DK: I think what Ahmadinejad has said is very cynical. I don’t think that he’s…I don’t think that he could possibly believe that the Holocaust didn’t occur, but that he says it is hurtful.

      HH: No, but do you think he intends harm to Israel, in the manner that he has described it? Are you familiar with his statements?

      DK: I…listen, I think that we need to make sure that he understands that it’s not acceptable for him to give threats, directly or indirectly, to Israel.

      HH: I know that, but do you believe that he believes what he says?

      DK: I think we need to talk to him, to have him think differently. I’ve got a different approach.

      HH: Congressman, last question, last question. Do you think that Iranian fanatics applaud every time you come on television and talk this way?

      DK: You know what? I’m hopeful that there are people throughout the world who believe that war should not be an instrument of policy, whatever country they’re in.

      HH: But what about the fanatics? Do you think that you represent to them the soft underbelly of America?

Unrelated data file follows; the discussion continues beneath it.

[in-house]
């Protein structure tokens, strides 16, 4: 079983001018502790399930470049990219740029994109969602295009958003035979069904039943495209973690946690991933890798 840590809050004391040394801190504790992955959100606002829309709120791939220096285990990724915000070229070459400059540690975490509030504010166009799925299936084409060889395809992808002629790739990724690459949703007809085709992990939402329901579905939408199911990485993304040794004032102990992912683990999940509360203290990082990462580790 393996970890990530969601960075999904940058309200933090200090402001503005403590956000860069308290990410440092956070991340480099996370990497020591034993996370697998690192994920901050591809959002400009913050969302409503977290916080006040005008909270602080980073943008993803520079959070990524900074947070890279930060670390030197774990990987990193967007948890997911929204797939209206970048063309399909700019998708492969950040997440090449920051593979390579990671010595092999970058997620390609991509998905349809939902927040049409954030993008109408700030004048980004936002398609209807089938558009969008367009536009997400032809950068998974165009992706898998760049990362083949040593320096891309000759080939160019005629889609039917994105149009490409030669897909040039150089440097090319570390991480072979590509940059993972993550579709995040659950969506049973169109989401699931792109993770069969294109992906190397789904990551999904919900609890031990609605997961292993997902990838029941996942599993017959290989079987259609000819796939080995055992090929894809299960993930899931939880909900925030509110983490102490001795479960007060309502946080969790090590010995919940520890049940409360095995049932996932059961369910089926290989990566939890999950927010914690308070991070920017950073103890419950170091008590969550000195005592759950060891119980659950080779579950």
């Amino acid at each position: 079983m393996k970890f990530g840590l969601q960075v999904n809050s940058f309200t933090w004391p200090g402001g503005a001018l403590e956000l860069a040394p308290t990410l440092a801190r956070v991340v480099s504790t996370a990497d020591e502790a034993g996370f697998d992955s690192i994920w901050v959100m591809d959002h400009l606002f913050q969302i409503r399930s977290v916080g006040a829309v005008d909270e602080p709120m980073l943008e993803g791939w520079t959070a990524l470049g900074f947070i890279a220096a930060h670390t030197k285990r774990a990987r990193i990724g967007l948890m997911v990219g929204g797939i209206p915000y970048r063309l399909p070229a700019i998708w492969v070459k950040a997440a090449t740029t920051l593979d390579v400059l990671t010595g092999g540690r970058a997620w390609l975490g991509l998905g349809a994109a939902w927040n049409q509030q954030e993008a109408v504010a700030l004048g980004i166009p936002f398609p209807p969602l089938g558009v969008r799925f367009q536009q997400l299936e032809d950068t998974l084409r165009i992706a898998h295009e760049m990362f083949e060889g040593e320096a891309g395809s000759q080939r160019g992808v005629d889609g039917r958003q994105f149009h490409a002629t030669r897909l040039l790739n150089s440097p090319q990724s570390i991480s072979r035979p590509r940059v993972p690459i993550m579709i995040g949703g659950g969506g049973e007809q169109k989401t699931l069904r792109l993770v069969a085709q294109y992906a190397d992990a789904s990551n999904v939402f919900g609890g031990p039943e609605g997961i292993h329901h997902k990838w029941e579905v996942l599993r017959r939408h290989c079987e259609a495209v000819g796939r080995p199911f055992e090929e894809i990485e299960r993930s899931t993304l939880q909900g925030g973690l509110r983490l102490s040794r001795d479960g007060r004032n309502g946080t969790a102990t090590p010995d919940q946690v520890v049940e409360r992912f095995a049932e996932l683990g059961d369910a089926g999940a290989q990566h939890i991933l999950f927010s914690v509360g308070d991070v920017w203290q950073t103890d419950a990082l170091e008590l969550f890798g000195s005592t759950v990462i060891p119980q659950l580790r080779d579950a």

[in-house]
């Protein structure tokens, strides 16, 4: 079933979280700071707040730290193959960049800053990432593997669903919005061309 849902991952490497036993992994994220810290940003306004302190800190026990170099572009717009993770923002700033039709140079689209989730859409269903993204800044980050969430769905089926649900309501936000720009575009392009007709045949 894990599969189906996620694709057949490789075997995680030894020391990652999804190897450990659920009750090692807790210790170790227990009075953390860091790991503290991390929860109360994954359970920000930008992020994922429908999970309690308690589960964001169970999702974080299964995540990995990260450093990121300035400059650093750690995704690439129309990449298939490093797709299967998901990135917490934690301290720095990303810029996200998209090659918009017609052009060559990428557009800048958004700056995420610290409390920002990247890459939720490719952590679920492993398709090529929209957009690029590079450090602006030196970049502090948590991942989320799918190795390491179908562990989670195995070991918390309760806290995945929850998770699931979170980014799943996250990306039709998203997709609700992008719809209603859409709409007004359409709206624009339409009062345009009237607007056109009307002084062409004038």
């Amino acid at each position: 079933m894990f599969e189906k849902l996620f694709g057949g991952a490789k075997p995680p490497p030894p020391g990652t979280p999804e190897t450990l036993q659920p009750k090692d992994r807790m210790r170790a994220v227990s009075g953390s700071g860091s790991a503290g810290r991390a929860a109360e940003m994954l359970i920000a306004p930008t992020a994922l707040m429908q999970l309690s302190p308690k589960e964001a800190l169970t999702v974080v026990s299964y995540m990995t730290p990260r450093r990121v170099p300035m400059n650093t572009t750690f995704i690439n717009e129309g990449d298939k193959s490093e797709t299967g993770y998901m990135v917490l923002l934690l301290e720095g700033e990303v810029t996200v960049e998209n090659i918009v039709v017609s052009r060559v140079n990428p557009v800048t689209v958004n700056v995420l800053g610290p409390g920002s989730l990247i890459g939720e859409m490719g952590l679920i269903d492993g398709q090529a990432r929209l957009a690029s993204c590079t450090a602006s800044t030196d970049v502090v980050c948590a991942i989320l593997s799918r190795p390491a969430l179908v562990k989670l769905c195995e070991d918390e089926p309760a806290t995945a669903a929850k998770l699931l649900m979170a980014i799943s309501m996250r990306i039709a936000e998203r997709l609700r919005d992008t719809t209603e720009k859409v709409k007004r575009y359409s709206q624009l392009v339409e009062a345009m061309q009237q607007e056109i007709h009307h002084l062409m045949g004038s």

DK: You know what? I’m from the neighborhoods of Cleveland. It would be wrong to mistake what I stand for.

      HH: Congressman Dennis Kucinich, we look foward to having you back…a lot.

      End of interview.

    2. Lex Says:

      “if Kucinich dreams of a left Rush Limbaugh, I think of a right All Things Considered.”

      Yes. We need a Right EVERYTHING. ATC is totally achievable with either no slant or a somewhat Righty slant. I think it could be very popular.

    3. Jonathan Says:

      Would a right-slanting All Things Considered play as much of that Guatemalan flute music?

    4. John J. Coupal Says: